● Carol Delaney in Free Inquiry examines the notion of God as a human concept, one that she says is informed by misunderstandings about conception itself.

● The indefatigable Joe Nickell investigates Bigfoot in Vancouver, the “Yowie” in Australia, and the Yeti on cable.

● CFI Legal Director Nick Little joins the panel on Science for the People to discuss the horrible consequences of “faith healing” when children are involved.

● Benjamin Radford solicits the input of David Koepsell and Eve Siebert for a collaborative post on the right to anonymity, online and elsewhere.

● Stephen Law wonders whether the advent of so-called “safe spaces” on college campuses is robbing students of the chance to learn resilience in the face of criticism or unpleasant ideas.

And of course, you can keep up with news relevant to skeptics and seculars every weekday with The Morning Heresy.

 

Upcoming CFI Events


 

June 18:

●   CFI–Michigan represents at the Greater Grand Rapids Pride Festival.

June 19:

●   Math professor Jim Stein visits CFI–Los Angeles and CFI–Orange County to talk about math in the context of things such as detective stories, film noir, magic tricks, romance, and more. 

June 20:

●   CFI–Austin’s own Steve Bratteng delivers a presentation on the truth about genetically modified organisms (GMOs), both the good and the bad.

June 24:

●   CFI–Michigan kicks off its always-popular Secular Summer Retreat, now in its tenth year.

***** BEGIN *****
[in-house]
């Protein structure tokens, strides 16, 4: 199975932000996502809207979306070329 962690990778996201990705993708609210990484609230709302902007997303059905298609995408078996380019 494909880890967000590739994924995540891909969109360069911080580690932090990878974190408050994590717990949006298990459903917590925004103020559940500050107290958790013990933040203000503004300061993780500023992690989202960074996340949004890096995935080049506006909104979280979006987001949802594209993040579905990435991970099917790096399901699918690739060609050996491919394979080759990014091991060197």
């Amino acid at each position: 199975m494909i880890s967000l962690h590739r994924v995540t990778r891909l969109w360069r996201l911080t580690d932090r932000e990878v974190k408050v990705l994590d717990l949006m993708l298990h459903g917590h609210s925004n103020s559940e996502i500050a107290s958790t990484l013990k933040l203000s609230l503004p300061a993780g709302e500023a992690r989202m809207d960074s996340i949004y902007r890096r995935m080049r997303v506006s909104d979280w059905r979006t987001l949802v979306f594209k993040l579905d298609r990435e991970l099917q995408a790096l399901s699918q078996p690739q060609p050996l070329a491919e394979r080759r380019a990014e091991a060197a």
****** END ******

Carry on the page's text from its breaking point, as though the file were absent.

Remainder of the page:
Thank you!


Everything we do at CFI is made possible by you and your support. Let’s keep working together for science, reason, and secular values.  Donate today!


I Support Reason, Science, and Freedom of InquiryFortnightly updates not enough? Of course they’re not.

       •  Follow CFI on Twitter.

       •  Like us on Facebook

       •  Encircle us on Google+

       •  Subscribe to us on YouTube.

 


Cause & Effect: The Center for Inquiry Newsletter is edited by Paul Fidalgo, Center for Inquiry communications director.

The Center for Inquiry (CFI) is a nonprofit educational, advocacy, and research organization headquartered in Amherst, New York, with executive offices in Washington, D.C. It is also home to both the Committee for Skeptical Inquiry, the Council for Secular Humanism, and will soon be home to the Richard Dawkins Foundation for Reason & Science. The mission of CFI is to foster a secular society based on science, reason, freedom of inquiry, and humanist values. Visit CFI on the web at www.centerforinquiry.net.